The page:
If you are considering relocating for a job offer, it might not be such a clear-cut decision. Relocation questions during the hiring process are critical. Unless you are actively seeking a move or change of scenery, relocating for a job could be a real conundrum. It can also get a bit complicated if there are other people to consider, such as aging parents, spouse, kids, or a long-term partner. No matter your circumstance, by asking yourself a few questions, you can better determine if a move is right for you. Here are some relocation questions that are critical:
Is the position and company stable?
Joining a startup or being part of a pilot department concept is always exciting. There’s a ton on creative freedom and chance to feel like a real contributor to the overall success of a company. Although these can be a nice change of pace, be wary of moving across country for a position with a company that may not exist in twelve months. These kinds of changes are best done locally, where you have built your reputation and can more readily find employment elsewhere should things not work out as planned. Do some online digging into the company’s financials before you accept a position and be sure to ask in the interview, what goals the company has over the next five to ten years.
Can I find a similar job locally?
If you are not hoping for a move, but are merely considering it because the position you were offered requires one, then reconsider your local job market. Is there a local market for your skillset and what kinds of things could you do to land a position locally? You may find that a simple revamp of your resume may be all you need to get a great offer in your current city.
Who will pay relocation expenses?
The vast majority of companies who make an offer requiring relocation, expect to pay for it. However, if they can save money they will, so often they’ll leave it out of the initial offer. Don’t be afraid to counter with a request for relocation expenses, as these costs can add up quickly. Relocation questions regarding moving costs are critical to a successful new job.
What is the cost of living in the new city?
It’s a great feeling to get an offer with a 20% increase in your current income. That is, unless the city you must relocate to has a 30% higher cost of living. Things look at when researching cost of living include real estate, local taxes, gasoline, food staples, property taxes, cost of private education, and even lifestyle offerings. No relocation questions may be as critical as understanding the economics of the move.
Is it also a good move for my partner?
If you have a spouse or partner, talk to them about the potential move, before making your decision. Give them some time to research the job market in their industry and put out some feelers to see how easily they could find employment in the new city. This may not be an issue, if your partner has a non-specialty job, works for a larger company where a transfer request is possible, or is maybe a remote worker or consultant that can work from any corner of the globe.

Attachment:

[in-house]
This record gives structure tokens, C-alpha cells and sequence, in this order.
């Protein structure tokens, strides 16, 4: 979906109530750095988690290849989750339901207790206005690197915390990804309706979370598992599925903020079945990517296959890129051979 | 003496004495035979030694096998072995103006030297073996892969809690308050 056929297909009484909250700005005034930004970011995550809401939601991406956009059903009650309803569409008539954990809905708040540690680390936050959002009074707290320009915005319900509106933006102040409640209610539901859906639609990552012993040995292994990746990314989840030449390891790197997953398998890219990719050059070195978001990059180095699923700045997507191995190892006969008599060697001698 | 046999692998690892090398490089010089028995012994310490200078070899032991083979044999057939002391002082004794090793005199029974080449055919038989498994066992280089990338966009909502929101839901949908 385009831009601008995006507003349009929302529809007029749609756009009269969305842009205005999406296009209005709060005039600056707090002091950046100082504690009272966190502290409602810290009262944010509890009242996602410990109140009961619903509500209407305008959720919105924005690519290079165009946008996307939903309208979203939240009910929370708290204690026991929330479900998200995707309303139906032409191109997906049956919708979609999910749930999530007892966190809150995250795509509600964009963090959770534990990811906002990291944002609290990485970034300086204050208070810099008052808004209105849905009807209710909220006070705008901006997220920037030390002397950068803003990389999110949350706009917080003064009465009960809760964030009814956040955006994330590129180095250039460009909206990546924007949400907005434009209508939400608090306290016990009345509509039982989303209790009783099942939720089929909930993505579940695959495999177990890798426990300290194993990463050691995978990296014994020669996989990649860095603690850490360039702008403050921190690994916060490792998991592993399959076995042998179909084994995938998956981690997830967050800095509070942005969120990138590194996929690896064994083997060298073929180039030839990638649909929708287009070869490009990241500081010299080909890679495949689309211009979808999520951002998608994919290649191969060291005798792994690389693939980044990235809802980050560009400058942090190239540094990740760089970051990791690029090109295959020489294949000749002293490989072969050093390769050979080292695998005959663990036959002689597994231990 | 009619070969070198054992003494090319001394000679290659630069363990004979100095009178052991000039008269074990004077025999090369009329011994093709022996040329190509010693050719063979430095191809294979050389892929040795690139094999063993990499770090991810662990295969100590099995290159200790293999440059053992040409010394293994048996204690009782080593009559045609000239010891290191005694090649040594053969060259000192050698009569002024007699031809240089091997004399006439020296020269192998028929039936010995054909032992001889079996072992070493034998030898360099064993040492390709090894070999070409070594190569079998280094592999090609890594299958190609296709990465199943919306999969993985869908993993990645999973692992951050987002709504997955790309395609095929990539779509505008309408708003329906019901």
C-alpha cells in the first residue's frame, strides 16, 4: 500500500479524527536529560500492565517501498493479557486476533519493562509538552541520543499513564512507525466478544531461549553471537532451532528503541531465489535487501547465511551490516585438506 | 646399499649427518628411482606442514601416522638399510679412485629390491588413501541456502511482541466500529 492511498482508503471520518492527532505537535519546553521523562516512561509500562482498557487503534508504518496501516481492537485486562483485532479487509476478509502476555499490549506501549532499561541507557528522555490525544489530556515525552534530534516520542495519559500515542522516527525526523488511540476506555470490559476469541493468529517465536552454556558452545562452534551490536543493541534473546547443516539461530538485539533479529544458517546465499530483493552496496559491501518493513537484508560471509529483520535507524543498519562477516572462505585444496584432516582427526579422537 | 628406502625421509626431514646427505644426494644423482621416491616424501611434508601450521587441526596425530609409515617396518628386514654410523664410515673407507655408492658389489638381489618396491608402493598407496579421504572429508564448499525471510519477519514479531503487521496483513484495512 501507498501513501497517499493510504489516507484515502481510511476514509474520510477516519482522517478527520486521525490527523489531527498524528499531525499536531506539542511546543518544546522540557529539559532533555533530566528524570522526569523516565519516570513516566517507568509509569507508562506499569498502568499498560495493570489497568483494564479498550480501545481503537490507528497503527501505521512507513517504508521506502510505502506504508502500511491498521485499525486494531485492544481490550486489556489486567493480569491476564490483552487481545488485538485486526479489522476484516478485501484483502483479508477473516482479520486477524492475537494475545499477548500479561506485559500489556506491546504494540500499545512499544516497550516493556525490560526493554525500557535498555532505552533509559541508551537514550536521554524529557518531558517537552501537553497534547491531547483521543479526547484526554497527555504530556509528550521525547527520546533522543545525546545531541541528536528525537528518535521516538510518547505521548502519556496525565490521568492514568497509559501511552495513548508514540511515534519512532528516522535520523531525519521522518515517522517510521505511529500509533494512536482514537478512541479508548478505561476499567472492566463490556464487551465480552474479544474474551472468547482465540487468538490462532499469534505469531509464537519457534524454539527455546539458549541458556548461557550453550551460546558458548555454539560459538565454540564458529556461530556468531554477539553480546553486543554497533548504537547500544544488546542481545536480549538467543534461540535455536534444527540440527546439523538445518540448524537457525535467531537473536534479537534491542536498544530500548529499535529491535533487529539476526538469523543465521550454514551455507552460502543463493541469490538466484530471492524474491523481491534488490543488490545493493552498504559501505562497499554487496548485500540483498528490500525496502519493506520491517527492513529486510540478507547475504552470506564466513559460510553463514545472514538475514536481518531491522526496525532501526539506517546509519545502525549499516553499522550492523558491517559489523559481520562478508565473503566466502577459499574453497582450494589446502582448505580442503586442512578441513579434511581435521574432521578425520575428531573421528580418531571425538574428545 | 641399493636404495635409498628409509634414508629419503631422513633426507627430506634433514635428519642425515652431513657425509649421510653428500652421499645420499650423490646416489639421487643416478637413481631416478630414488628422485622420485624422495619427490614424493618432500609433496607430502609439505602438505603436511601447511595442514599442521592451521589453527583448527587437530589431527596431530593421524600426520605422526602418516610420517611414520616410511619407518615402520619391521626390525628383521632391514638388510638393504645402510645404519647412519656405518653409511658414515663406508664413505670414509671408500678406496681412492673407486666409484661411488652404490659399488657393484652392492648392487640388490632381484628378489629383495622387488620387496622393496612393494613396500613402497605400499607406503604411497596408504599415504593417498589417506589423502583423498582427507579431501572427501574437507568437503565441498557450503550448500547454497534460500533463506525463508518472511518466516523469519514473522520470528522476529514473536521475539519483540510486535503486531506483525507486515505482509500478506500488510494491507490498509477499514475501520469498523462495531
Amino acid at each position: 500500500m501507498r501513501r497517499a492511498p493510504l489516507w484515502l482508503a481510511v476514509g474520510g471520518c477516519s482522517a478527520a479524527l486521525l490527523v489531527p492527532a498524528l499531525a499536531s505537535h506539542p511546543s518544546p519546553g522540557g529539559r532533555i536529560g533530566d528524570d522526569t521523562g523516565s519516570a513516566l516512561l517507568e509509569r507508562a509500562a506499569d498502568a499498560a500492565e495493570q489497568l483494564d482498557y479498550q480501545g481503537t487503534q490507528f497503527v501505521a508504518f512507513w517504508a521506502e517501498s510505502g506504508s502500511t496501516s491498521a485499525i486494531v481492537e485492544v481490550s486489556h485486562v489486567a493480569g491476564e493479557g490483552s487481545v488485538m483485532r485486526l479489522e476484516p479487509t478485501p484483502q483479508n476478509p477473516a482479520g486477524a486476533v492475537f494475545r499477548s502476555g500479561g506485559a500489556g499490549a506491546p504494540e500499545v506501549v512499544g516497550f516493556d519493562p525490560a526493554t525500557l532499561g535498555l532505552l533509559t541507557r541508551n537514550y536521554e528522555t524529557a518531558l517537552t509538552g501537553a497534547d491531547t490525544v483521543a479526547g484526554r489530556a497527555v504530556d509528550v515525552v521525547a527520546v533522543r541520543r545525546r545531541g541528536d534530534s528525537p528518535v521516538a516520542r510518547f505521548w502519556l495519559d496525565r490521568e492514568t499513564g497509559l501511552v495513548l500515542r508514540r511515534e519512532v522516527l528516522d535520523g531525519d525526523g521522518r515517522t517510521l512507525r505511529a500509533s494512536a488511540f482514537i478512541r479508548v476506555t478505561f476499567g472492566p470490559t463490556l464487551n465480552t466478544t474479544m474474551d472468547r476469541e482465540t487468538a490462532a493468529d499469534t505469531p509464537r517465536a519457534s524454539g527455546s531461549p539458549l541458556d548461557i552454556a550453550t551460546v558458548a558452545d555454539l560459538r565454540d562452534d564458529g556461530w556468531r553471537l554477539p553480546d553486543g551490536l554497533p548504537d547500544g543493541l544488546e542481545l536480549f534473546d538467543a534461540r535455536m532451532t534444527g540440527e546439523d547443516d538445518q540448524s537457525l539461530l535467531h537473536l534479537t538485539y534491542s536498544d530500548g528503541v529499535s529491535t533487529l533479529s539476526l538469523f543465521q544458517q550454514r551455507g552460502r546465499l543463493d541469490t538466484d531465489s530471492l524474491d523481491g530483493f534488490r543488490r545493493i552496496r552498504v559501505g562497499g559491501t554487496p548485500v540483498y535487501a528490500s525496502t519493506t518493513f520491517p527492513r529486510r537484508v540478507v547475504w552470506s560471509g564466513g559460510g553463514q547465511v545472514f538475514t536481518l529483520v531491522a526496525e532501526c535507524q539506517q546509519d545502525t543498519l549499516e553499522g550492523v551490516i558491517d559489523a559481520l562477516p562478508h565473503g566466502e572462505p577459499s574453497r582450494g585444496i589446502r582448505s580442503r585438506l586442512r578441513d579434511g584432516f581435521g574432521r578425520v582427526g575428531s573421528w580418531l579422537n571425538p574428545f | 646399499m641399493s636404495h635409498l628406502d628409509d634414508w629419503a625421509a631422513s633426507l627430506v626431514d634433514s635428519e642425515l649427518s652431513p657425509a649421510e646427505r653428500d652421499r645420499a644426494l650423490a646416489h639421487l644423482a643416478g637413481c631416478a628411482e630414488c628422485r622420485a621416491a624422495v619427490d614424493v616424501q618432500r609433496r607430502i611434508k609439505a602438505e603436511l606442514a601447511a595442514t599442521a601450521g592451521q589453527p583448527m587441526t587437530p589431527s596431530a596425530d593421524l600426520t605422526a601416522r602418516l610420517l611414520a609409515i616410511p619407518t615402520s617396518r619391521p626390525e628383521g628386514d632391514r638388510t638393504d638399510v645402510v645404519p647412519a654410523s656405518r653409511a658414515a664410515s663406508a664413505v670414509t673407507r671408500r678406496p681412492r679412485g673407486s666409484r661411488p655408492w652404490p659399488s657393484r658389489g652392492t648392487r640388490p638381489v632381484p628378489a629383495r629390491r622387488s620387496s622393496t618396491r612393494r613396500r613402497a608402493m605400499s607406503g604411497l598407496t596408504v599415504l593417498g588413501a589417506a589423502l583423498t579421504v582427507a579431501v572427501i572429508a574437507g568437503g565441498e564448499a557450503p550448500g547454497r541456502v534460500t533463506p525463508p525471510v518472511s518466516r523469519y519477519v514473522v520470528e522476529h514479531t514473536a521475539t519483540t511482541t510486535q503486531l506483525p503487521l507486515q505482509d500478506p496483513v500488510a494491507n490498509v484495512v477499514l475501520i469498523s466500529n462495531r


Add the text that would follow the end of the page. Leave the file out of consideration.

How will this affect my family?
Another key relocation question to consider is how this move will affect your family. How will your family integrate into the dynamic and culture of the new city? Essentially, are you a good fit with the new city? Of course, if you have children they may not warm to the idea of change right away, but be on the lookout for genuine reasons of concern. Talk to your family to determine what is best for everyone involved. Your relocation questions to them may also raise new issues to consider.
What will my support system look like in the new city?
A relocation question often overlooked is this one. If you’ve been living in your current city for quite some time, chances are you’ve developed a decent support system. You probably enjoy grandparents available to babysit on date night, a carpool system for your kid’s school with a neighbor, a favorite housekeeper and local financial planner. Whatever the case may be, these relationships take time to build. Consider, as you begin a new job there is always a learning curve, which usually means extra hours and stress at work. Who will you have in the new city to help you cope and be successful?
What other logistics are involved in a move?
Consider all the logistics of moving by making a master “to do” list. Will you be able to sell your home for a good price in the current market? Do you own local rental properties and what will you do with them? Do you own expensive items that will need to go? For instance, do you own a $40,000 boat and are moving inland? Can I afford to move back if things don’t work out? Will the housing I’m considering allow my breed of dog? Will I need to purchase a new wardrobe for my entire family due to a drastic change in weather?
There are undoubtedly many questions that need answering before choosing to relocate for a job. In the end, there is no guarantee things will work out no matter what you choose, so don’t let the fear of making the wrong decision hold you back. Do your research as best you can and make your decision with the information available to you. Be sure to start your search with us at! Best of luck!